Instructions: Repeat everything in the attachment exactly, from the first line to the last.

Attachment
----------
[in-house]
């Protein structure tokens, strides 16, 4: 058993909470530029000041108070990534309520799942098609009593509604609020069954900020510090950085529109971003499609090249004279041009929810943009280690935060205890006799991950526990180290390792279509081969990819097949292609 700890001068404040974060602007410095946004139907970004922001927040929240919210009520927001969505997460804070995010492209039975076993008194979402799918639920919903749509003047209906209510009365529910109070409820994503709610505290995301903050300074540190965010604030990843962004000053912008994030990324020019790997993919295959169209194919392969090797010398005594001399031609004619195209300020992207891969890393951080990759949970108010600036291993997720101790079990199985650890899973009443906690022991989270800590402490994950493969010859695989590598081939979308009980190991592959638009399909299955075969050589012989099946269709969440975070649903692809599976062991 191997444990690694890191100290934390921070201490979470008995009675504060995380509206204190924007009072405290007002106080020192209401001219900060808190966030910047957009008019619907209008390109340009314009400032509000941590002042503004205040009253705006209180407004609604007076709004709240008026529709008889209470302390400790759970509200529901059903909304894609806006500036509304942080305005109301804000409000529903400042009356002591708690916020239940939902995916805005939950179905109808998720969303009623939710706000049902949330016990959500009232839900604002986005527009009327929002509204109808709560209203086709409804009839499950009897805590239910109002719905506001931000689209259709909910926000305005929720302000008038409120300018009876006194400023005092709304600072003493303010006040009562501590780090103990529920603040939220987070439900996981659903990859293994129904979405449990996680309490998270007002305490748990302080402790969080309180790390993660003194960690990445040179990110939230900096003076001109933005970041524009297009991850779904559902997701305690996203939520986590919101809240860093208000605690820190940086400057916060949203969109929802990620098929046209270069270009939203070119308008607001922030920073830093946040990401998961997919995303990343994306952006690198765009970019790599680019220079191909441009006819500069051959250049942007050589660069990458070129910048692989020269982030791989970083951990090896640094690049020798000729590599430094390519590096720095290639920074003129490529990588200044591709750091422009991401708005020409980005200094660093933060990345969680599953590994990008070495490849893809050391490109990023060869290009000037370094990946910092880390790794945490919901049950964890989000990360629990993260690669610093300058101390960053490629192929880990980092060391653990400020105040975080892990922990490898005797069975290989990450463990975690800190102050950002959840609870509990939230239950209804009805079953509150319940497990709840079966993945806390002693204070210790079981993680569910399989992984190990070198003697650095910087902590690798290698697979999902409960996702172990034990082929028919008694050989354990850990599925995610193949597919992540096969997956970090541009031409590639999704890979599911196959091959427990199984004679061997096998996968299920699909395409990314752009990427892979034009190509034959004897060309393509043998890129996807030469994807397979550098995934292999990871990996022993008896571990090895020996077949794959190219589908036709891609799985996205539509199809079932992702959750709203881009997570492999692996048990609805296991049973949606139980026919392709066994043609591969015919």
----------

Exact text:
[in-house]
């Protein structure tokens, strides 16, 4: 058993909470530029000041108070990534309520799942098609009593509604609020069954900020510090950085529109971003499609090249004279041009929810943009280690935060205890006799991950526990180290390792279509081969990819097949292609 700890001068404040974060602007410095946004139907970004922001927040929240919210009520927001969505997460804070995010492209039975076993008194979402799918639920919903749509003047209906209510009365529910109070409820994503709610505290995301903050300074540190965010604030990843962004000053912008994030990324020019790997993919295959169209194919392969090797010398005594001399031609004619195209300020992207891969890393951080990759949970108010600036291993997720101790079990199985650890899973009443906690022991989270800590402490994950493969010859695989590598081939979308009980190991592959638009399909299955075969050589012989099946269709969440975070649903692809599976062991 191997444990690694890191100290934390921070201490979470008995009675504060995380509206204190924007009072405290007002106080020192209401001219900060808190966030910047957009008019619907209008390109340009314009400032509000941590002042503004205040009253705006209180407004609604007076709004709240008026529709008889209470302390400790759970509200529901059903909304894609806006500036509304942080305005109301804000409000529903400042009356002591708690916020239940939902995916805005939950179905109808998720969303009623939710706000049902949330016990959500009232839900604002986005527009009327929002509204109808709560209203086709409804009839499950009897805590239910109002719905506001931000689209259709909910926000305005929720302000008038409120300018009876006194400023005092709304600072003493303010006040009562501590780090103990529920603040939220987070439900996981659903990859293994129904979405449990996680309490998270007002305490748990302080402790969080309180790390993660003194960690990445040179990110939230900096003076001109933005970041524009297009991850779904559902997701305690996203939520986590919101809240860093208000605690820190940086400057916060949203969109929802990620098929046209270069270009939203070119308008607001922030920073830093946040990401998961997919995303990343994306952006690198765009970019790599680019220079191909441009006819500069051959250049942007050589660069990458070129910048692989020269982030791989970083951990090896640094690049020798000729590599430094390519590096720095290639920074003129490529990588200044591709750091422009991401708005020409980005200094660093933060990345969680599953590994990008070495490849893809050391490109990023060869290009000037370094990946910092880390790794945490919901049950964890989000990360629990993260690669610093300058101390960053490629192929880990980092060391653990400020105040975080892990922990490898005797069975290989990450463990975690800190102050950002959840609870509990939230239950209804009805079953509150319940497990709840079966993945806390002693204070210790079981993680569910399989992984190990070198003697650095910087902590690798290698697979999902409960996702172990034990082929028919008694050989354990850990599925995610193949597919992540096969997956970090541009031409590639999704890979599911196959091959427990199984004679061997096998996968299920699909395409990314752009990427892979034009190509034959004897060309393509043998890129996807030469994807397979550098995934292999990871990996022993008896571990090895020996077949794959190219589908036709891609799985996205539509199809079932992702959750709203881009997570492999692996048990609805296991049973949606139980026919392709066994043609591969015919």